Classics Marcus Cornelius Fronto
Caillan Davenport
  • LAST REVIEWED: 22 February 2018
  • LAST MODIFIED: 22 February 2018
  • DOI: 10.1093/obo/9780195389661-0301


Marcus Cornelius Fronto was a prominent lawyer and orator of the Antonine age and tutor in Latin rhetoric to the emperors Marcus Aurelius and Lucius Verus. He was originally from Cirta in North Africa, but traveled to Rome to pursue his education. Fronto entered the senate and held political office, but his chief claim to fame was as a legal advocate in the courts. His high reputation resulted in the emperor Antoninus Pius appointing him as a tutor to his adopted son Marcus Aurelius c. 138; Fronto was made suffect consul in 142 in recognition for his efforts. After Marcus became emperor in 161, Fronto remained a close confidant until his own death, which occurred sometime after 166. Fronto’s correspondence was first discovered on a palimpsest under the Acts of the Council of Chalcedon in libraries in Milan and in the Vatican in the early 19th century. Much of the manuscript was (and remains) illegible, not only due to the circumstances of its preservation, but also as a result of chemicals used to read Fronto’s original work beneath the council’s proceedings. Around two hundred letters survive today, either written by Fronto himself, or one his correspondents, including the Antonine emperors. There are five books of letters to Marcus as Caesar, four as Augustus, two to Lucius Verus as Augustus, and one to Antoninus Pius. In addition, there are two books of letters to his friends, and a series of treatises or extended letters on rhetorical, philosophical, and historical subjects. Fronto’s celebrated speeches only survive in fragments. Although Fronto was held in high esteem by his contemporaries and later generations, the initial scholarly reaction to his oeuvre was disappointment. Recent evaluations have been more sympathetic, highlighting Fronto’s skill as a teacher of rhetoric, his depth of knowledge of Latin and Greek literature, and the deft way in which he negotiated the politics of the imperial court. The letters are also a valuable source of information for social history, shedding light on Fronto’s relationship with his wife, daughter, and wide circle of friends. The most controversial element of the correspondence is the emotional and amatory language of the early letters between Fronto and Marcus Aurelius, which has prompted speculation about the true nature of their relationship.

Texts, Translations, and Commentaries

There are a number of editions and translations of Fronto’s letters available to students and scholars. The definitive scholarly edition of the Latin and Greek text is van den Hout 1988. His monumental commentary (van den Hout 1999) is keyed to this edition. Haines 1919–1920 is the only complete English translation of all the letters, but it uses an outdated text (as it was produced well before van den Hout 1988). Richlin 2006 translates and comments on the early letters between Marcus Aurelius and Fronto, with an emphasis on their amatory content. Davenport and Manley 2014 is aimed at undergraduate students, with translation of, and historical commentary on, important letters drawn from throughout Fronto’s life. Fleury and Demougin 2003 is a French translation (but excludes letters not written by Fronto himself), Portalupi 1997 an Italian translation, and Palacios Martín 1992 one in Spanish.

  • Davenport, C., and J. Manley, eds. 2014. Fronto: Selected letters. London: Bloomsbury.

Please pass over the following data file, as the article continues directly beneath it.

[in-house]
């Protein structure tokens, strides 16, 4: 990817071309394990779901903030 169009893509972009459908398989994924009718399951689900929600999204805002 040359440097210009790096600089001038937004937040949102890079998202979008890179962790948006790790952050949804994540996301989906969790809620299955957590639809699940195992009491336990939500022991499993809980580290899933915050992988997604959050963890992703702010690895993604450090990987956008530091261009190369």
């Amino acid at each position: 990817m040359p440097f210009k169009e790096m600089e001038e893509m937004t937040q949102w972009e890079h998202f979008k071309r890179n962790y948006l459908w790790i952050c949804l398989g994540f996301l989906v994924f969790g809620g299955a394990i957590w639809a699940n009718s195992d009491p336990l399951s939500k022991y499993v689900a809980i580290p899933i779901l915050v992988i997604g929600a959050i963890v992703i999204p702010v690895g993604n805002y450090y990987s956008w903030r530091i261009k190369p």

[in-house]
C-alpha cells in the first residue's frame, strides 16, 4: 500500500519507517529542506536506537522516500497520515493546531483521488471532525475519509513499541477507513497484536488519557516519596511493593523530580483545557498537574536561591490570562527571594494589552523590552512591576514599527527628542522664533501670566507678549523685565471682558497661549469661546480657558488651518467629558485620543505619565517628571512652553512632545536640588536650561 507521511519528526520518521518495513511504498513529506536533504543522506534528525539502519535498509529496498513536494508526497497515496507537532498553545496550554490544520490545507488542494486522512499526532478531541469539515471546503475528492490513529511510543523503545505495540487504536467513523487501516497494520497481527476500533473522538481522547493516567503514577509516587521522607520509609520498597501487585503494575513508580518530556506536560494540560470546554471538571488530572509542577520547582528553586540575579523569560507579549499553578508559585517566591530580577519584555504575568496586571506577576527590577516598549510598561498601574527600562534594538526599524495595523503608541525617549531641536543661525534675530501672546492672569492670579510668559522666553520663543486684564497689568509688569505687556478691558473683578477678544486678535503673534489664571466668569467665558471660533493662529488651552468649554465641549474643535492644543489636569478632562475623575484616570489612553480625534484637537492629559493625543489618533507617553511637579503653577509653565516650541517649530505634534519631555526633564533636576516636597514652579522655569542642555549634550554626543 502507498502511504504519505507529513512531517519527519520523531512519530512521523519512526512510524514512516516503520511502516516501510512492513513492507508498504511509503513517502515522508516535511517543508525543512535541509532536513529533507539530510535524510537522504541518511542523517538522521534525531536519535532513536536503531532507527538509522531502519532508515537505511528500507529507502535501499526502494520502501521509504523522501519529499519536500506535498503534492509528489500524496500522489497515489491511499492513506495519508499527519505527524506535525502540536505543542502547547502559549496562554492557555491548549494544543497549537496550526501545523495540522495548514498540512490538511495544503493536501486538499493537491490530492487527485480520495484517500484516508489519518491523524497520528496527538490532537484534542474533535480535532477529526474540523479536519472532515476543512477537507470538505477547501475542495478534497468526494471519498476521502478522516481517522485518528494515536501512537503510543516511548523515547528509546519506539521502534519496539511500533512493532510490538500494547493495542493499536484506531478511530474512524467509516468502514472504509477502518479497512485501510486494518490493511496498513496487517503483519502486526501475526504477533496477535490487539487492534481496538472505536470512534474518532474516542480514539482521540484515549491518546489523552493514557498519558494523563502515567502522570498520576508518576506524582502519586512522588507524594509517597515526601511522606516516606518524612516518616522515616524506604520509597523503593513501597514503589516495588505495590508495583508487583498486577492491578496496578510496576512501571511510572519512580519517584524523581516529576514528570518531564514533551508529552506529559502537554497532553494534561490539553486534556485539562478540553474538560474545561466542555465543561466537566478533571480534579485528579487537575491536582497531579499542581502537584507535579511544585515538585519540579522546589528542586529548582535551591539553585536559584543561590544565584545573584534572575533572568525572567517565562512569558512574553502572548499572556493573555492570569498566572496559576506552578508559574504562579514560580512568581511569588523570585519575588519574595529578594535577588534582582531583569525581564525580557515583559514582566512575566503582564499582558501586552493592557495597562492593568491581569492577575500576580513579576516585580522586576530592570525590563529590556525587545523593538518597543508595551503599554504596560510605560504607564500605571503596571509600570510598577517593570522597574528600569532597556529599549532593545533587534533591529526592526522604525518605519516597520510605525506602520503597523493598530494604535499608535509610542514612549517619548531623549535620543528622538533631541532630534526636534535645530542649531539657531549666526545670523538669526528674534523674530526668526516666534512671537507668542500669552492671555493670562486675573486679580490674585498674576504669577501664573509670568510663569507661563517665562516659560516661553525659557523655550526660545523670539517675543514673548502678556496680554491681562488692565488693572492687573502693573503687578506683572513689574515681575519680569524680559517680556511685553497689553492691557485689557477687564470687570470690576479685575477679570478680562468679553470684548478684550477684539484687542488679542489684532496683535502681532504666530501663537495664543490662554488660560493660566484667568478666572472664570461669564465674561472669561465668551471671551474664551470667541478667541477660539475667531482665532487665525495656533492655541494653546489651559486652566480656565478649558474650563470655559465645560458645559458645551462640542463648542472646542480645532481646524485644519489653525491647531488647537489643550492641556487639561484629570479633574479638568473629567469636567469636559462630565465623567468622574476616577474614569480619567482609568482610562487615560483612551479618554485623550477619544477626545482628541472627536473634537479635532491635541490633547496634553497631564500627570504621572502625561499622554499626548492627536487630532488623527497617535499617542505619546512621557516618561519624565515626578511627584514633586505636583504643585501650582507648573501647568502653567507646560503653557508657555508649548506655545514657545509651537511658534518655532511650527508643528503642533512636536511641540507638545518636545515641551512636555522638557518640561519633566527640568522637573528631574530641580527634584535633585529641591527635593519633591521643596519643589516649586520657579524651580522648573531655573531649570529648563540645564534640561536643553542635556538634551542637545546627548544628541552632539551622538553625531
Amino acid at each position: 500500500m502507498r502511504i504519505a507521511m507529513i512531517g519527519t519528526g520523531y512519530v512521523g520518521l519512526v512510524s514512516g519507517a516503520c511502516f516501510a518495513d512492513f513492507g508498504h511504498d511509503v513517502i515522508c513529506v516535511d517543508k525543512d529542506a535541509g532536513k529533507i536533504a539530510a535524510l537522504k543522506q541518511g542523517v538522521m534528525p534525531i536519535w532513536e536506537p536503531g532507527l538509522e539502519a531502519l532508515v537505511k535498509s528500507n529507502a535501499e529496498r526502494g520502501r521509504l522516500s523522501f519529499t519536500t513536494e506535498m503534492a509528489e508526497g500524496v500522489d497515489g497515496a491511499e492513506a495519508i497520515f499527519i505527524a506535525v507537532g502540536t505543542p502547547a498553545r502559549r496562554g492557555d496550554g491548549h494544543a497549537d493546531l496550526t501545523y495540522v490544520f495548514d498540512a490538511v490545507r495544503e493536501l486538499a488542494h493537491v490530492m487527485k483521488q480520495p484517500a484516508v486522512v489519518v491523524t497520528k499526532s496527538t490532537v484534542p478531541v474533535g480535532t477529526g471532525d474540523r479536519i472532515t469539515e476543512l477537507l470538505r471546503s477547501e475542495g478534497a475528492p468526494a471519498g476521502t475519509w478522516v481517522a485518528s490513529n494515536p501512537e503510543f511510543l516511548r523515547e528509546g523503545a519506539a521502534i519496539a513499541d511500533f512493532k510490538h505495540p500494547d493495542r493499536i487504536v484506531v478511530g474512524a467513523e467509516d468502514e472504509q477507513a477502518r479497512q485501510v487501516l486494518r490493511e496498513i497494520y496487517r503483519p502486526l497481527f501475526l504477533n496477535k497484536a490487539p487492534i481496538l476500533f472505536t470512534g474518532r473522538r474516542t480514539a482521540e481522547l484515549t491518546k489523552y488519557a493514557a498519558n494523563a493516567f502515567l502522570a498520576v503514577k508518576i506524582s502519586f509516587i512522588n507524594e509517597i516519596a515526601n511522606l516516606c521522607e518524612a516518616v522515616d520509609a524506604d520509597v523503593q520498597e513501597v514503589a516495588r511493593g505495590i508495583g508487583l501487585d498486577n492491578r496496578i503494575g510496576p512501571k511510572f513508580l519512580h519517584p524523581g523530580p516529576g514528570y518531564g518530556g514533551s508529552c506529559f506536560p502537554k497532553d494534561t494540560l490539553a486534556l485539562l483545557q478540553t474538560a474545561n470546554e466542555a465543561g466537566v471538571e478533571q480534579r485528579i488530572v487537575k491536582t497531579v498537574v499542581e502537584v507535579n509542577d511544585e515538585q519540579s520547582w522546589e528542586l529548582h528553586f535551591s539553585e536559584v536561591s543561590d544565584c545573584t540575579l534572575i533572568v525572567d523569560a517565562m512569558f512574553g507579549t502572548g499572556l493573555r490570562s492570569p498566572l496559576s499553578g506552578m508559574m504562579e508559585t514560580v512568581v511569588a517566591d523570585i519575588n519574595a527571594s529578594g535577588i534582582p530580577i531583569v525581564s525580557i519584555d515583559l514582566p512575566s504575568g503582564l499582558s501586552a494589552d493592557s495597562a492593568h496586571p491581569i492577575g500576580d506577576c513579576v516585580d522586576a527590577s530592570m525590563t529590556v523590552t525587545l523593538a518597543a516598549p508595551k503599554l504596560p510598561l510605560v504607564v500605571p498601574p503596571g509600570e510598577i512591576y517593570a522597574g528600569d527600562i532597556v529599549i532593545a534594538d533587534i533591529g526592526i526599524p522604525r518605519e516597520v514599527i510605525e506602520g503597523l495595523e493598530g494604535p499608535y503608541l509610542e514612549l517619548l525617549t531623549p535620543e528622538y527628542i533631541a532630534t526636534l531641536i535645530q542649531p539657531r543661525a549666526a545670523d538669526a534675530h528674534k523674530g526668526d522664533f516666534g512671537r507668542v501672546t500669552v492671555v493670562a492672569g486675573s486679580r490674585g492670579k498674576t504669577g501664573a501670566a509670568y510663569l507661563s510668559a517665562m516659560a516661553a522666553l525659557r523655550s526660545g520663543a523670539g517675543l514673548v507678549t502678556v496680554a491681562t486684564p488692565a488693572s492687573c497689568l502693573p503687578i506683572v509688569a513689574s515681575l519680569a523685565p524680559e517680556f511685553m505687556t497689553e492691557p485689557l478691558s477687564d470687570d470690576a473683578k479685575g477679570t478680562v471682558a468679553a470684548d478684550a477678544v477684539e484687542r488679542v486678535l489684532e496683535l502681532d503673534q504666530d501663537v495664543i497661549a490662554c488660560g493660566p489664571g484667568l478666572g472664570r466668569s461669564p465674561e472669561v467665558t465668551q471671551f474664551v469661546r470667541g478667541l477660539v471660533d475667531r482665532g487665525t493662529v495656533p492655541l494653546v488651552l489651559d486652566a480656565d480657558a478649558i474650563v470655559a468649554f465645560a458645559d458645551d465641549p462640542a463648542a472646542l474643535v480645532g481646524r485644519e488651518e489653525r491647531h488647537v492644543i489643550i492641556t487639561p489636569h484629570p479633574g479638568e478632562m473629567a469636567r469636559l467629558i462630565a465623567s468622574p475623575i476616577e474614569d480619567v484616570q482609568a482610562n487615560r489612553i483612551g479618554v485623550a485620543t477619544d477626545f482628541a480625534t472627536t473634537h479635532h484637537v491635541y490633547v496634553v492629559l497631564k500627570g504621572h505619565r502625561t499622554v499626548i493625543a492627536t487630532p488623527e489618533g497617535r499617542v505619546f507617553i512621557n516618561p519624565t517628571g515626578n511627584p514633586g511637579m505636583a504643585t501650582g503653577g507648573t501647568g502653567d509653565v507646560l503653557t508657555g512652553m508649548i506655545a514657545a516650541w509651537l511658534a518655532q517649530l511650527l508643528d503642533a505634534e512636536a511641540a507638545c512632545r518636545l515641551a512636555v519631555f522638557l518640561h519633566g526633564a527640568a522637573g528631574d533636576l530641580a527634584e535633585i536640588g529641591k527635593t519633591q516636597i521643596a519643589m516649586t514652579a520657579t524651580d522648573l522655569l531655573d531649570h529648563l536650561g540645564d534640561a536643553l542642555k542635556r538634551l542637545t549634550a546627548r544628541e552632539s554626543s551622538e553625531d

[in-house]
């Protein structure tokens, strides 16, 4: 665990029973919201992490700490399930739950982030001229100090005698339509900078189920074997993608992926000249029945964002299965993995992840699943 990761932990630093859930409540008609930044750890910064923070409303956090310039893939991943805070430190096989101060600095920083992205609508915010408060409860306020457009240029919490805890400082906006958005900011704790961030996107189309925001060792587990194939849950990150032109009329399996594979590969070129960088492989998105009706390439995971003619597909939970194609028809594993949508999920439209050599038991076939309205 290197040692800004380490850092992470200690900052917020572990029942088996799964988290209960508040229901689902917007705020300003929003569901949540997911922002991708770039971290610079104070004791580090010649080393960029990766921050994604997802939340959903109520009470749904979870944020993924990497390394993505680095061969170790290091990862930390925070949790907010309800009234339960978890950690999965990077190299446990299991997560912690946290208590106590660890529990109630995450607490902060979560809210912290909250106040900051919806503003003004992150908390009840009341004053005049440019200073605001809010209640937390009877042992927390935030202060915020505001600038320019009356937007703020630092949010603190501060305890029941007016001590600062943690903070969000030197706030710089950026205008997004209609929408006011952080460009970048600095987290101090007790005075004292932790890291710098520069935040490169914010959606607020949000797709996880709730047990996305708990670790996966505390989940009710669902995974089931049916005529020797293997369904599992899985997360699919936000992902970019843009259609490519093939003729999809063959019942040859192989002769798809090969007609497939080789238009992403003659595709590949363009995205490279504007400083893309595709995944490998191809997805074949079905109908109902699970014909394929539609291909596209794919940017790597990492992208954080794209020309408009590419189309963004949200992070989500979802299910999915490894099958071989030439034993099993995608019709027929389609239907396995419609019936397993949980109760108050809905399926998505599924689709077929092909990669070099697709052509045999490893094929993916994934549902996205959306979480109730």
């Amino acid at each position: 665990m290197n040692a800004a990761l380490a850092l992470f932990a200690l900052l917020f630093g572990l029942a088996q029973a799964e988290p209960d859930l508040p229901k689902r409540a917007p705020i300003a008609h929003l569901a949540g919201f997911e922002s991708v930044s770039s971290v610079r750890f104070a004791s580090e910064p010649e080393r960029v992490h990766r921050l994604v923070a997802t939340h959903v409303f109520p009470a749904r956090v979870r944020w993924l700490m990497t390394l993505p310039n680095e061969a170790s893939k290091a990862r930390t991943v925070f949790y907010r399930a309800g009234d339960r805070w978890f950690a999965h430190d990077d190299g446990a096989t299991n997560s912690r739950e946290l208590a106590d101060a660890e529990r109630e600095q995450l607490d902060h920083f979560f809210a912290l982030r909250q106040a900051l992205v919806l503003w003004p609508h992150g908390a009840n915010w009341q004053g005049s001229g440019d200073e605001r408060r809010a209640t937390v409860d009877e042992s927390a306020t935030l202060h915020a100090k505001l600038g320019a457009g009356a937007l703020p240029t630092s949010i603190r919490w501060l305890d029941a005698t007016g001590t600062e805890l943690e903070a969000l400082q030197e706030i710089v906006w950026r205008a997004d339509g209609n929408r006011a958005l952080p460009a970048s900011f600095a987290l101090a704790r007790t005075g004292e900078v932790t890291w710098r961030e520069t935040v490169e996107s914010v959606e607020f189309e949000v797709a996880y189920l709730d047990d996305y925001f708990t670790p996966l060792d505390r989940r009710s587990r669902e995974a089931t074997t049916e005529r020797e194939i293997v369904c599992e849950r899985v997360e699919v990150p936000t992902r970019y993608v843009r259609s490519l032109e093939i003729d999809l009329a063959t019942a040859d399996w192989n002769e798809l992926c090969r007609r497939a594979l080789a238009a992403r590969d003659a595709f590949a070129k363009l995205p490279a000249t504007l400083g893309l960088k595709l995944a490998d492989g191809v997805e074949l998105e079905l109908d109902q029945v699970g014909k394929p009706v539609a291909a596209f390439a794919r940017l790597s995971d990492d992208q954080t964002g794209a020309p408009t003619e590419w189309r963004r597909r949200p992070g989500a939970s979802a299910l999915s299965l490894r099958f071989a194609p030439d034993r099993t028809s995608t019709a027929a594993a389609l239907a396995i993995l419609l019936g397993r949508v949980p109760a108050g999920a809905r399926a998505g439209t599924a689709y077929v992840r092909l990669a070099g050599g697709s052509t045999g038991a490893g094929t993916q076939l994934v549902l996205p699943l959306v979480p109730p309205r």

An English translation and historical commentary on fifty-four letters written by Fronto, Marcus Aurelius, and his other correspondents spanning the course of Fronto’s life. The letters are arranged into eight chronological and thematic sections. The primary audience is undergraduate students in English-speaking countries.

  • Fleury, P., and S. Demougin, eds. 2003. Fronton: Correspondance. Paris: Les Belles Lettres.

    Latin and Greek text of Fronto’s letters with French translation and notes. This does not include the letters of Fronto’s correspondents.

  • Haines, C. R., ed. 1919–1920. Fronto: Correspondence. 2 vols. Cambridge, MA: Harvard Univ. Press.

    This is the only complete translation of Fronto’s letters into English, and it therefore remains an essential work. However, the translation is based on an outdated text and it is therefore sometimes an unreliable guide both to the arrangement of the letters and to their contents.

  • Palacios Martín, Á, ed. 1992. Frontón: Epistolario. Madrid: Gredos.

    A Spanish translation of the letters, accompanied by introduction and notes.

  • Portalupi, F., ed. 1997. Marco Cornelio Frontone: Opere. 2d ed. Turin, Italy: Unione Tipografico.

    Italian edition and translation of Fronto’s correspondence.

  • Richlin, A., ed. 2006. Marcus Aurelius in love: The letters of Marcus and Fronto. Chicago: Chicago Univ. Press.

    A modern and accessible English translation of forty-six early letters between Fronto and Marcus Aurelius, accompanied by an introduction and notes, focusing particularly on the amorous content of the letters.

  • van den Hout, M. P. J., ed. 1988. M. Cornelii Frontonis Epistulae. Leipzig: Teubner.

    The standard edition of the Latin and Greek text of Fronto now used by all scholars, including the letters and fragments of speeches. This edition is necessary in order to follow the commentary in van den Hout 1999. The text supersedes an earlier edition published by van den Hout in 1954.

  • van den Hout, M. P. J., ed. 1999. A commentary on the letters of M. Cornelius Fronto. Leiden, The Netherlands: Brill.

    The most extensive commentary on the literary, linguistic, and historical content of Fronto’s works. It is essential reading for all scholars of Fronto. The commentary is arranged with reference to the page and line numbers of van den Hout 1988.

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